For gay couples, downside of marriage is snarled taxes

Associated Press

April 21, 2014

Even wedded bliss canít dull the sting of tax season.

When the state wonít recognize your marriage, thereís nothing easy about a Form 1040.

Johannah DeSchepper and Paula Talley have been a couple for 10 years. When the U.S. Supreme Court last summer struck down the federal ban on same-sex marriage, they went to Iowa for a state-sanctioned marriage.

The high courtís decision carried tax implications for them. For the first time in history, legally married same-sex couples could file their federal taxes jointly.

It was a cause for celebration, DeSchepper said. After that, things got messy.

The pair live in Missouri and work in Kansas, two states that donít legally sanction same-sex marriages. That forced them to navigate tax season with hassles and expenses they had never experienced.

Guy Crouch, the owner of Strategic Accounting Solutions, said such couples face the prospect of ultimately filling out at least five returns ó two separate state returns, one joint federal return and two separate federal returns. The last two will never get filed, but they form the basis of individual state returns.

"You have to not only have the money to pay a professional to do this for you, but you have to track down a professional who knows how to do it," Crouch said. "Itís not an easy process."

Crouch said he expects many couples will simply lie and file as individuals because they either canít afford an accountant or find one to work with.

"The tax code is supposed to be applied equally to everyone," he said. "Thatís not happening now."

The process is much simpler in Missouri, despite the stateís constitutional ban on same-sex marriage.

Last year, Gov. Jay Nixon issued an executive order allowing legally married same-sex couples to file joint state tax returns even though the state doesnít recognize their relationships. Some legislators have replied with a long-shot effort to impeach Nixon.

Nixonís action relieved part of the stress for DeSchapper and Talley, but because they work in Kansas, they still had to file in that state.

"I tried to use TurboTax, like Iíve done in the past, but it got incredibly complicated," DeSchepper said. "I even called TurboTax for help, and the person I spoke with suggested I consult with a tax professional."

It ultimately took an accountant two weeks to prepare their taxes, DeSchepper said. The couple filed jointly for federal and Missouri taxes, but each had to each file as single in Kansas.

"There were just so many hoops we had to jump through," DeSchepper said.

Vanessa Lamoreaux and Kendra Tinsley live in Topeka, Kan., with their son and were married in August 2012 in Massachusetts. They knew their taxes would be complicated and were nervous about getting audited. So they decided to rely on a CPA this year.

"We spent a few weeks trying to find an accountant who could help us," Tinsley said. "The nearest one we could find that was recommended to us was in Kansas City. We both work during the day, and we have a child, so that just wouldnít work."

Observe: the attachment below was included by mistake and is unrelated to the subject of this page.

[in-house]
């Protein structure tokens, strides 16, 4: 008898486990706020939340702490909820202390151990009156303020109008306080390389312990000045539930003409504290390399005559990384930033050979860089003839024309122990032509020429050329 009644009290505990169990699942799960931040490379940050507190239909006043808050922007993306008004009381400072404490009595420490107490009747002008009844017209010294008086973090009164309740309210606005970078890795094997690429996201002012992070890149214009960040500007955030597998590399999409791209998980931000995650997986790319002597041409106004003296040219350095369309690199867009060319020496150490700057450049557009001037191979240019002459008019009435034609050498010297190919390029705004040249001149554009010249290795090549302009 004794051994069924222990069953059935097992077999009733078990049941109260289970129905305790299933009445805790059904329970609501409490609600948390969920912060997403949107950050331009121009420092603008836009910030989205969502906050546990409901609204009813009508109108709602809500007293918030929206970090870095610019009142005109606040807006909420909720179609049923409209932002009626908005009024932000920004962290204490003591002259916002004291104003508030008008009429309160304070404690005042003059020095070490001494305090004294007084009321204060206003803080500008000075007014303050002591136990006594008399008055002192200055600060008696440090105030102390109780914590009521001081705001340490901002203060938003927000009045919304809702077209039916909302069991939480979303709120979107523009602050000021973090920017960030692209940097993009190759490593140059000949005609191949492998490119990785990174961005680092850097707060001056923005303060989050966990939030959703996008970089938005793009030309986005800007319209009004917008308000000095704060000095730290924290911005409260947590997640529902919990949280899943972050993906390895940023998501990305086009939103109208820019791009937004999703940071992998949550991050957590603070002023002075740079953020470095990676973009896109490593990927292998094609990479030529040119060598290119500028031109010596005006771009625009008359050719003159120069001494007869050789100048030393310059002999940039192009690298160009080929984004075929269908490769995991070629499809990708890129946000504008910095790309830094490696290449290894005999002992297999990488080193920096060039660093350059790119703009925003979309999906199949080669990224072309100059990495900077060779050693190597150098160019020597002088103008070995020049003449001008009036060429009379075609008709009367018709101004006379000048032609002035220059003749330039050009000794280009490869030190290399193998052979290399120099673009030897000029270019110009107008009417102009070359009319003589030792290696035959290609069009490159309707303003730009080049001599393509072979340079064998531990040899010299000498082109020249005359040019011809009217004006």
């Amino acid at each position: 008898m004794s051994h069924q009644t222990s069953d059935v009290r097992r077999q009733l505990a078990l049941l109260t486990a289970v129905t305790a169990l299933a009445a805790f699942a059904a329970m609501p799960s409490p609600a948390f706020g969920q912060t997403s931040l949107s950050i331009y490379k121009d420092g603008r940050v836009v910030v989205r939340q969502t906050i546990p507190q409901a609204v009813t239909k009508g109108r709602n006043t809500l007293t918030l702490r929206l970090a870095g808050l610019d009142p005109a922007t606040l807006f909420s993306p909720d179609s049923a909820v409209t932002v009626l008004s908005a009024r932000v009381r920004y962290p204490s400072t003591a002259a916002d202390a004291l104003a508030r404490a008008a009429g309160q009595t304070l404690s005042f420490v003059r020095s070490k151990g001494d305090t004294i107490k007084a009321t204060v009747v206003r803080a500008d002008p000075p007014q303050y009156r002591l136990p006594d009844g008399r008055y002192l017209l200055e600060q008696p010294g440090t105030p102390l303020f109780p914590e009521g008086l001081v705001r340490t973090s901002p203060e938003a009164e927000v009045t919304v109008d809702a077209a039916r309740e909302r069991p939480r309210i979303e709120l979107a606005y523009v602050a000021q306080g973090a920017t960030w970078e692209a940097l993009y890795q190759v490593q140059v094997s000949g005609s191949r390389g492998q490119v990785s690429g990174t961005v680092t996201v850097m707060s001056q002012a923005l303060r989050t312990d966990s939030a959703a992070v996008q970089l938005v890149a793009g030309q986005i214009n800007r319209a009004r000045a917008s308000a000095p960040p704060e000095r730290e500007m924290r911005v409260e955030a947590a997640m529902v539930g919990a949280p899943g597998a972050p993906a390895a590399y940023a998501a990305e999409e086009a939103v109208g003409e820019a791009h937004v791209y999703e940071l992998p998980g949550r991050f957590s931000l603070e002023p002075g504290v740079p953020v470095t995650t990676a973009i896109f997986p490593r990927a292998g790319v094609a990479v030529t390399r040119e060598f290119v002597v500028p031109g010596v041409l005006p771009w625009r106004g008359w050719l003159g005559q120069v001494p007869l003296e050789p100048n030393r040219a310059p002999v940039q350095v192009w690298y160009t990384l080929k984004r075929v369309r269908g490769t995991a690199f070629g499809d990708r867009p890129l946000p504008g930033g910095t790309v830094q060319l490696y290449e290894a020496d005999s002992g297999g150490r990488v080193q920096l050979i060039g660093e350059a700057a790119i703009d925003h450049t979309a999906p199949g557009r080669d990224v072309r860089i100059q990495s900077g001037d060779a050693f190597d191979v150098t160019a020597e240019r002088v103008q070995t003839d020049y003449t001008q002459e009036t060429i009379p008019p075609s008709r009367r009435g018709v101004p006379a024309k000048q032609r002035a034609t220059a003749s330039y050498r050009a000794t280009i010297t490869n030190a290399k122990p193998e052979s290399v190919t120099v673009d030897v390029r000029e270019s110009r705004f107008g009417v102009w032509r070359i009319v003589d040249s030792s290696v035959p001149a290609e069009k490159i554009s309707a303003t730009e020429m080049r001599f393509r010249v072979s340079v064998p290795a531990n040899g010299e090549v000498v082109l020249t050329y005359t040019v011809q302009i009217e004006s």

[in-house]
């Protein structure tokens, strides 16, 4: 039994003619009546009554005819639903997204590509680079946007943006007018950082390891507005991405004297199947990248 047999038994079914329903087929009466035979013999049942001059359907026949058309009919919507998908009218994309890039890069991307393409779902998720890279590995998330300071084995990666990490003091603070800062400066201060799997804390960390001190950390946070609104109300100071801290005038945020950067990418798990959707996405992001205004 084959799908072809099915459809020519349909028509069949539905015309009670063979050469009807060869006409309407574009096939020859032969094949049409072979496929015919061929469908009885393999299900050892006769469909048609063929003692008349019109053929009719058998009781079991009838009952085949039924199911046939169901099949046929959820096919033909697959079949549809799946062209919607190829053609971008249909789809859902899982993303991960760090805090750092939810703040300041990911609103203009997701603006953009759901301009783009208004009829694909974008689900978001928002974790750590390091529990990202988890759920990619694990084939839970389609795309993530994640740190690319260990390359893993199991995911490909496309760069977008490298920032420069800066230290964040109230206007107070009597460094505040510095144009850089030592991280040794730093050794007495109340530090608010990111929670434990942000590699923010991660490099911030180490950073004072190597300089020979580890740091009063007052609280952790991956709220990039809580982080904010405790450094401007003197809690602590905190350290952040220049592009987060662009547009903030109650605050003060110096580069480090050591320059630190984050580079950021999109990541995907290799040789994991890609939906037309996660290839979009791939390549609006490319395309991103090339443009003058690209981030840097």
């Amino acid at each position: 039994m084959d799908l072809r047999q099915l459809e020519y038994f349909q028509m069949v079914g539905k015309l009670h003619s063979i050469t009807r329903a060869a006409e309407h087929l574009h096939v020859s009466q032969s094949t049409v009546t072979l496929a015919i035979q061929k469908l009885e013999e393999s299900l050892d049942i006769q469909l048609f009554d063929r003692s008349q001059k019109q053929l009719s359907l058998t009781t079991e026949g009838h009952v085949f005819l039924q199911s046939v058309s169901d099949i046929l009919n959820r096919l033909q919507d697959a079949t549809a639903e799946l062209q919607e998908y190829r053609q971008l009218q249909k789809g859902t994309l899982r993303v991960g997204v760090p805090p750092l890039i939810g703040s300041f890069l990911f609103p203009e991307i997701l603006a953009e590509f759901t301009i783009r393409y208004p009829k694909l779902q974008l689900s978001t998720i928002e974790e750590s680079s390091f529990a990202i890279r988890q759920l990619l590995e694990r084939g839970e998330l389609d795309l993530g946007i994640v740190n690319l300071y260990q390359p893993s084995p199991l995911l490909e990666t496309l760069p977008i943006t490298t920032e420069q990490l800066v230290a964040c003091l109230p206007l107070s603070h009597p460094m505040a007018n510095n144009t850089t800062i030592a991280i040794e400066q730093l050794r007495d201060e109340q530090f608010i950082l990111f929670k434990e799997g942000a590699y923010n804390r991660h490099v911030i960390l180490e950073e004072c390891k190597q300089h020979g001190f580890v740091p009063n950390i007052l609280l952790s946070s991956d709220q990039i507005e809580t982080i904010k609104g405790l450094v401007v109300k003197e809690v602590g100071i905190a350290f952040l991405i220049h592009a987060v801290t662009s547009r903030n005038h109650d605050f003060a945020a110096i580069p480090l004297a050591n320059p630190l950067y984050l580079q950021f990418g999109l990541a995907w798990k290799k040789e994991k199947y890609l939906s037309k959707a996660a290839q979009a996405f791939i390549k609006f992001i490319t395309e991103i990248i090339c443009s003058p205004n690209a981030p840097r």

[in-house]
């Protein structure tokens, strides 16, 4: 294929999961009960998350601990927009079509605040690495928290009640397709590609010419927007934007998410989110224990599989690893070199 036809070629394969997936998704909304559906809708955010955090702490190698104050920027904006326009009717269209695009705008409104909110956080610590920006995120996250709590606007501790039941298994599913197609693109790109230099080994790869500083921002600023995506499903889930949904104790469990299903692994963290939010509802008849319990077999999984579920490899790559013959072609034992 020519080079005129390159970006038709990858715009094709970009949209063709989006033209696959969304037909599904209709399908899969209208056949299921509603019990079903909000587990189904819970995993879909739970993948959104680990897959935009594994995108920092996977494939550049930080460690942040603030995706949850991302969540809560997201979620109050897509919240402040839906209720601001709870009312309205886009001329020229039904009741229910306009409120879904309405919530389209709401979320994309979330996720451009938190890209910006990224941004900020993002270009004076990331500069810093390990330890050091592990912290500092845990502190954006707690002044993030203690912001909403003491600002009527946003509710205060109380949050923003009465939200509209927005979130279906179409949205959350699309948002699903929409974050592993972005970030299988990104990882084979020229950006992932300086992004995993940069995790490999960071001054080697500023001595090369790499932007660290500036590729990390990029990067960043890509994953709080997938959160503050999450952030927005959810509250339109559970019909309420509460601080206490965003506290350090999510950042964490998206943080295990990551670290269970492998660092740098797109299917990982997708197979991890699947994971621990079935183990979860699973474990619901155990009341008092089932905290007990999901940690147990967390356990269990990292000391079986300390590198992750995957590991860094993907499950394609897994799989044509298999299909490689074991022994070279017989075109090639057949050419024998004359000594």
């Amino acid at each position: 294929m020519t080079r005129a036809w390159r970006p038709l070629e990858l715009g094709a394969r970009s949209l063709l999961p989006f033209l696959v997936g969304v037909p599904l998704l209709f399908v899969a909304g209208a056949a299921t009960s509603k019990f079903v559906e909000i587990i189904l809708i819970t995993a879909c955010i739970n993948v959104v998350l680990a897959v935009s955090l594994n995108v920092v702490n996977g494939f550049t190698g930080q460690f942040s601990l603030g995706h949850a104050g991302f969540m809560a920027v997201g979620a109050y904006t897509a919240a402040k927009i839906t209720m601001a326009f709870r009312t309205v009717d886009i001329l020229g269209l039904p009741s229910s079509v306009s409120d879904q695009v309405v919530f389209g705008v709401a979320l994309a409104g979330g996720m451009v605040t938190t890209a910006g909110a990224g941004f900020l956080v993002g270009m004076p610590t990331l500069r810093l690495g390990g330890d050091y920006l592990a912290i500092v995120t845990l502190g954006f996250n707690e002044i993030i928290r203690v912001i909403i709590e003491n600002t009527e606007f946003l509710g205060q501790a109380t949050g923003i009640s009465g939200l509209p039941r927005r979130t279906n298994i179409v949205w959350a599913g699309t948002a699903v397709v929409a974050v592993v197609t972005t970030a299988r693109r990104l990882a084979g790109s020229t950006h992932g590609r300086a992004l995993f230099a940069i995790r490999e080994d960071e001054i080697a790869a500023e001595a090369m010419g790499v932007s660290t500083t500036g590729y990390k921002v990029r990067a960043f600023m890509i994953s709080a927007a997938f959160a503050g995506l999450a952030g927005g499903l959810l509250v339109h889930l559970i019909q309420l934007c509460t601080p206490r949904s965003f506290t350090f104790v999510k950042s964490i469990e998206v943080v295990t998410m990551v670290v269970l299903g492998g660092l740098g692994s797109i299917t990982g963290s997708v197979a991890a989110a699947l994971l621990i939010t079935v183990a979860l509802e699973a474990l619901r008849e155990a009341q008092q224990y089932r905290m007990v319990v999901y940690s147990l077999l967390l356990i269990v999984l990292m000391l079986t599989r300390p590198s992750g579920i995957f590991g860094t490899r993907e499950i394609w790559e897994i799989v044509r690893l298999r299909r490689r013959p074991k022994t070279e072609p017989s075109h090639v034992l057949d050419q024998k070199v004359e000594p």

They eventually got a recommendation from a friend for an accountant who agreed to take on the job ó the first couple in this situation that he had worked with.

"Not only were we dealing with the unknown ourselves, but our accountant was dealing with unknowns as well," Tinsley said.

Lamoreaux said she expects the entire process could end up costing "maybe as much as $400."

The patchwork of laws is "a wonderful payday for tax accountants and lawyers, but incredibly difficult and frustrating for legally married couples who just want to file their taxes," said Marc Solomon, national campaign director for the advocacy group Freedom to Marry.

In some cases, couples will benefit from filing jointly at the state level, Crouch said. But not always.

If they own stock investments and have a capital loss, for example, filing separately may result in paying less in state taxes, Crouch said.

"It depends on the nature of the items on the tax returns," he said.

Missouri in 2004 became the first state to enact a constitutional amendment prohibiting same-sex marriage after the Massachusetts Supreme Court permitted gay marriage in that state. Missourians approved the ban with 70 percent of the vote.

A group representing the Missouri Baptist Convention Christian Life Commission and the Missouri Family Policy Council filed a lawsuit last year challenging Nixonís executive order on the grounds that it violates that constitutional amendment.

Earlier this month, the group argued in front of Cole County Judge Jon Beetem for a temporary restraining order to prohibit Missouri from accepting joint state tax returns by married same-sex couples living in Missouri. It took less than a day for the judge to deny the restraining order.

Nixonís executive order also inspired state Rep. Nick Marshall, a Republican, to file articles of impeachment against Nixon, a Democrat. Stanley Cox, a Republican and the chairman of the Missouri House Judiciary Committee, said he expects to hold a hearing on impeachment before the legislative session ends in May.

Despite the hassles and the headaches surrounding their taxes this year, Lamoreaux says it represents progress toward equality for same-sex couples.

"This does open a dialogue, and it makes people sit back and think about what the real implications are of treating people differently," she said. "Any opportunity to further discussion and bring people together around common issues ó like parenting, taxes, down to who makes dinner at night ó those are all mundane conversations, but they are important conversations."